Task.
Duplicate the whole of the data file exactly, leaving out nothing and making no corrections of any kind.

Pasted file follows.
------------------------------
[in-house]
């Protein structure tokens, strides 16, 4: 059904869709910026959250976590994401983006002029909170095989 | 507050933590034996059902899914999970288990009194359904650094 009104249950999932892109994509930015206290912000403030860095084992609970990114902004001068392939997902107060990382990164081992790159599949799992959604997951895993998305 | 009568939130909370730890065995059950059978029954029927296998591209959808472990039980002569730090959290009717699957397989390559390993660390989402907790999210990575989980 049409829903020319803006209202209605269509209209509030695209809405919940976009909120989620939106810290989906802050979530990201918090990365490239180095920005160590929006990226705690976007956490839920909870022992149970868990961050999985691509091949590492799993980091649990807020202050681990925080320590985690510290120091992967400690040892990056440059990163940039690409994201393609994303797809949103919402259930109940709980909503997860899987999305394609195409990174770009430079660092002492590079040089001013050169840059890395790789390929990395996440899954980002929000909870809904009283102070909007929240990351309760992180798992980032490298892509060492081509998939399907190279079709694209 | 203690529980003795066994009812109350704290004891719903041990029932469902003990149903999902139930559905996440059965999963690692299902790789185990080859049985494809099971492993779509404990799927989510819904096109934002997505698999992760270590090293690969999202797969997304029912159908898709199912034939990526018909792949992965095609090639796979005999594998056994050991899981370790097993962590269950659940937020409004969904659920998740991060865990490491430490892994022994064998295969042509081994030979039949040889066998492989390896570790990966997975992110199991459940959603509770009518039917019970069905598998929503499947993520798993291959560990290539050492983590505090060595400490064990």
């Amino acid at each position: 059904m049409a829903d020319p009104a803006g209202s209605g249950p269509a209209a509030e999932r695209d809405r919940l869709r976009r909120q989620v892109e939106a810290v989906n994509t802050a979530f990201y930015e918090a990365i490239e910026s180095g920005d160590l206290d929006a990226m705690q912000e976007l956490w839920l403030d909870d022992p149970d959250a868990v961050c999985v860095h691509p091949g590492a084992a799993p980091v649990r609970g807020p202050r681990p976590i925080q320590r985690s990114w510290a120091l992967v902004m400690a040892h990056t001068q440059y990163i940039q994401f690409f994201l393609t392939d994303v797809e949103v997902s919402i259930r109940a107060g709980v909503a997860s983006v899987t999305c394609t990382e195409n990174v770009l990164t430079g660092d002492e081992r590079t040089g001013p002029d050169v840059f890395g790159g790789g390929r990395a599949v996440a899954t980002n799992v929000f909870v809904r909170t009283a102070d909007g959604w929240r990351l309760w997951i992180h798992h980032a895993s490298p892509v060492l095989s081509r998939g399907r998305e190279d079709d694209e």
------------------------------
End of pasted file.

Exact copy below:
[in-house]
């Protein structure tokens, strides 16, 4: 059904869709910026959250976590994401983006002029909170095989 | 507050933590034996059902899914999970288990009194359904650094 009104249950999932892109994509930015206290912000403030860095084992609970990114902004001068392939997902107060990382990164081992790159599949799992959604997951895993998305 | 009568939130909370730890065995059950059978029954029927296998591209959808472990039980002569730090959290009717699957397989390559390993660390989402907790999210990575989980 049409829903020319803006209202209605269509209209509030695209809405919940976009909120989620939106810290989906802050979530990201918090990365490239180095920005160590929006990226705690976007956490839920909870022992149970868990961050999985691509091949590492799993980091649990807020202050681990925080320590985690510290120091992967400690040892990056440059990163940039690409994201393609994303797809949103919402259930109940709980909503997860899987999305394609195409990174770009430079660092002492590079040089001013050169840059890395790789390929990395996440899954980002929000909870809904009283102070909007929240990351309760992180798992980032490298892509060492081509998939399907190279079709694209 | 203690529980003795066994009812109350704290004891719903041990029932469902003990149903999902139930559905996440059965999963690692299902790789185990080859049985494809099971492993779509404990799927989510819904096109934002997505698999992760270590090293690969999202797969997304029912159908898709199912034939990526018909792949992965095609090639796979005999594998056994050991899981370790097993962590269950659940937020409004969904659920998740991060865990490491430490892994022994064998295969042509081994030979039949040889066998492989390896570790990966997975992110199991459940959603509770009518039917019970069905598998929503499947993520798993291959560990290539050492983590505090060595400490064990």
């Amino acid at each position: 059904m049409a829903d020319p009104a803006g209202s209605g249950p269509a209209a509030e999932r695209d809405r919940l869709r976009r909120q989620v892109e939106a810290v989906n994509t802050a979530f990201y930015e918090a990365i490239e910026s180095g920005d160590l206290d929006a990226m705690q912000e976007l956490w839920l403030d909870d022992p149970d959250a868990v961050c999985v860095h691509p091949g590492a084992a799993p980091v649990r609970g807020p202050r681990p976590i925080q320590r985690s990114w510290a120091l992967v902004m400690a040892h990056t001068q440059y990163i940039q994401f690409f994201l393609t392939d994303v797809e949103v997902s919402i259930r109940a107060g709980v909503a997860s983006v899987t999305c394609t990382e195409n990174v770009l990164t430079g660092d002492e081992r590079t040089g001013p002029d050169v840059f890395g790159g790789g390929r990395a599949v996440a899954t980002n799992v929000f909870v809904r909170t009283a102070d909007g959604w929240r990351l309760w997951i992180h798992h980032a895993s490298p892509v060492l095989s081509r998939g399907r998305e190279d079709d694209e």